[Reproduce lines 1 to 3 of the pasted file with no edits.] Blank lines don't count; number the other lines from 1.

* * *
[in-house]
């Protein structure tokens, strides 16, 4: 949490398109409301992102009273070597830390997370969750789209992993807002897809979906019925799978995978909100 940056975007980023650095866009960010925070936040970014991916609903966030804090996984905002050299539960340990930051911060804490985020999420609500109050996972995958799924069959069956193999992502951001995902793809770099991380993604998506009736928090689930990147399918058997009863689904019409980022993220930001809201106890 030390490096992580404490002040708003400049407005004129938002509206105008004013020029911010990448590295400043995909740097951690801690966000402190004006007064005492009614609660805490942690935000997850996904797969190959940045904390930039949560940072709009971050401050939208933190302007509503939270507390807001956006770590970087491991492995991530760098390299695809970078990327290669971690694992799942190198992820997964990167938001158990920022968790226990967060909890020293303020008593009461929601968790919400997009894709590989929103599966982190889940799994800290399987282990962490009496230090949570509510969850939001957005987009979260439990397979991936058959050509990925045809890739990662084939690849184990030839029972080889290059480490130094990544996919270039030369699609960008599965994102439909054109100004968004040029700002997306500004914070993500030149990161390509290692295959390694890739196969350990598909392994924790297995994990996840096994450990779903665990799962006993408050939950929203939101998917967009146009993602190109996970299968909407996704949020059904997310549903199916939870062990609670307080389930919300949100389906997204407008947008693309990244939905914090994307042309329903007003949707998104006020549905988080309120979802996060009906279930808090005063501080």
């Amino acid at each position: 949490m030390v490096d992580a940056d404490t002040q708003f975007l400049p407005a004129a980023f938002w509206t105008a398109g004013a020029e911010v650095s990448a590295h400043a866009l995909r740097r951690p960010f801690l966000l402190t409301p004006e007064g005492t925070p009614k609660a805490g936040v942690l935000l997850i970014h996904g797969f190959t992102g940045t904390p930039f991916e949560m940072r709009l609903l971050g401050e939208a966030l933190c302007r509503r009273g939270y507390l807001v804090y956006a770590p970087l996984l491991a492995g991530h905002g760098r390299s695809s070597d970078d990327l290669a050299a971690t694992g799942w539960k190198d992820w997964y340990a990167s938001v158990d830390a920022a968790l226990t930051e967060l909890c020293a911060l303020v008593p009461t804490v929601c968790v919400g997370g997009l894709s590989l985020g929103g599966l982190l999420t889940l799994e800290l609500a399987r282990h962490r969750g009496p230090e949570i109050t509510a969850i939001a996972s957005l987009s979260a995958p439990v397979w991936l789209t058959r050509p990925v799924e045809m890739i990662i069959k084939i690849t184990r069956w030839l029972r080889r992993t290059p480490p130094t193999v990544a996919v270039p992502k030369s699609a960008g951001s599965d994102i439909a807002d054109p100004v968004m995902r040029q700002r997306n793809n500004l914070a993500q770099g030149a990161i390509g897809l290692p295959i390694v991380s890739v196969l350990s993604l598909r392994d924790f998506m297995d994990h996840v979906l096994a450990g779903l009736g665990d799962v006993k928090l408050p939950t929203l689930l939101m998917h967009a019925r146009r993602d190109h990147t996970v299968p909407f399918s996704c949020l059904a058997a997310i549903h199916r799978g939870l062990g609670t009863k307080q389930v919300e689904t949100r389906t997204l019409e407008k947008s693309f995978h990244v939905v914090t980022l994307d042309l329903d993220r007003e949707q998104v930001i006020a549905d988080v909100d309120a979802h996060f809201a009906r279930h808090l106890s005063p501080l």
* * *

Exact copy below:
[in-house]
């Protein structure tokens, strides 16, 4: 949490398109409301992102009273070597830390997370969750789209992993807002897809979906019925799978995978909100 940056975007980023650095866009960010925070936040970014991916609903966030804090996984905002050299539960340990930051911060804490985020999420609500109050996972995958799924069959069956193999992502951001995902793809770099991380993604998506009736928090689930990147399918058997009863689904019409980022993220930001809201106890 030390490096992580404490002040708003400049407005004129938002509206105008004013020029911010990448590295400043995909740097951690801690966000402190004006007064005492009614609660805490942690935000997850996904797969190959940045904390930039949560940072709009971050401050939208933190302007509503939270507390807001956006770590970087491991492995991530760098390299695809970078990327290669971690694992799942190198992820997964990167938001158990920022968790226990967060909890020293303020008593009461929601968790919400997009894709590989929103599966982190889940799994800290399987282990962490009496230090949570509510969850939001957005987009979260439990397979991936058959050509990925045809890739990662084939690849184990030839029972080889290059480490130094990544996919270039030369699609960008599965994102439909054109100004968004040029700002997306500004914070993500030149990161390509290692295959390694890739196969350990598909392994924790297995994990996840096994450990779903665990799962006993408050939950929203939101998917967009146009993602190109996970299968909407996704949020059904997310549903199916939870062990609670307080389930919300949100389906997204407008947008693309990244939905914090994307042309329903007003949707998104006020549905988080309120979802996060009906279930808090005063501080």
């Amino acid at each position: 949490m030390v490096d992580a940056d404490t002040q708003f975007l400049p407005a004129a980023f938002w509206t105008a398109g004013a020029e911010v650095s990448a590295h400043a866009l995909r740097r951690p960010f801690l966000l402190t409301p004006e007064g005492t925070p009614k609660a805490g936040v942690l935000l997850i970014h996904g797969f190959t992102g940045t904390p930039f991916e949560m940072r709009l609903l971050g401050e939208a966030l933190c302007r509503r009273g939270y507390l807001v804090y956006a770590p970087l996984l491991a492995g991530h905002g760098r390299s695809s070597d970078d990327l290669a050299a971690t694992g799942w539960k190198d992820w997964y340990a990167s938001v158990d830390a920022a968790l226990t930051e967060l909890c020293a911060l303020v008593p009461t804490v929601c968790v919400g997370g997009l894709s590989l985020g929103g599966l982190l999420t889940l799994e800290l609500a399987r282990h962490r969750g009496p230090e949570i109050t509510a969850i939001a996972s957005l987009s979260a995958p439990v397979w991936l789209t058959r050509p990925v799924e045809m890739i990662i069959k084939i690849t184990r069956w030839l029972r080889r992993t290059p480490p130094t193999v990544a996919v270039p992502k030369s699609a960008g951001s599965d994102i439909a807002d054109p100004v968004m995902r040029q700002r997306n793809n500004l914070a993500q770099g030149a990161i390509g897809l290692p295959i390694v991380s890739v196969l350990s993604l598909r392994d924790f998506m297995d994990h996840v979906l096994a450990g779903l009736g665990d799962v006993k928090l408050p939950t929203l689930l939101m998917h967009a019925r146009r993602d190109h990147t996970v299968p909407f399918s996704c949020l059904a058997a997310i549903h199916r799978g939870l062990g609670t009863k307080q389930v919300e689904t949100r389906t997204l019409e407008k947008s693309f995978h990244v939905v914090t980022l994307d042309l329903d993220r007003e949707q998104v930001i006020a549905d988080v909100d309120a979802h996060f809201a009906r279930h808090l106890s005063p501080l």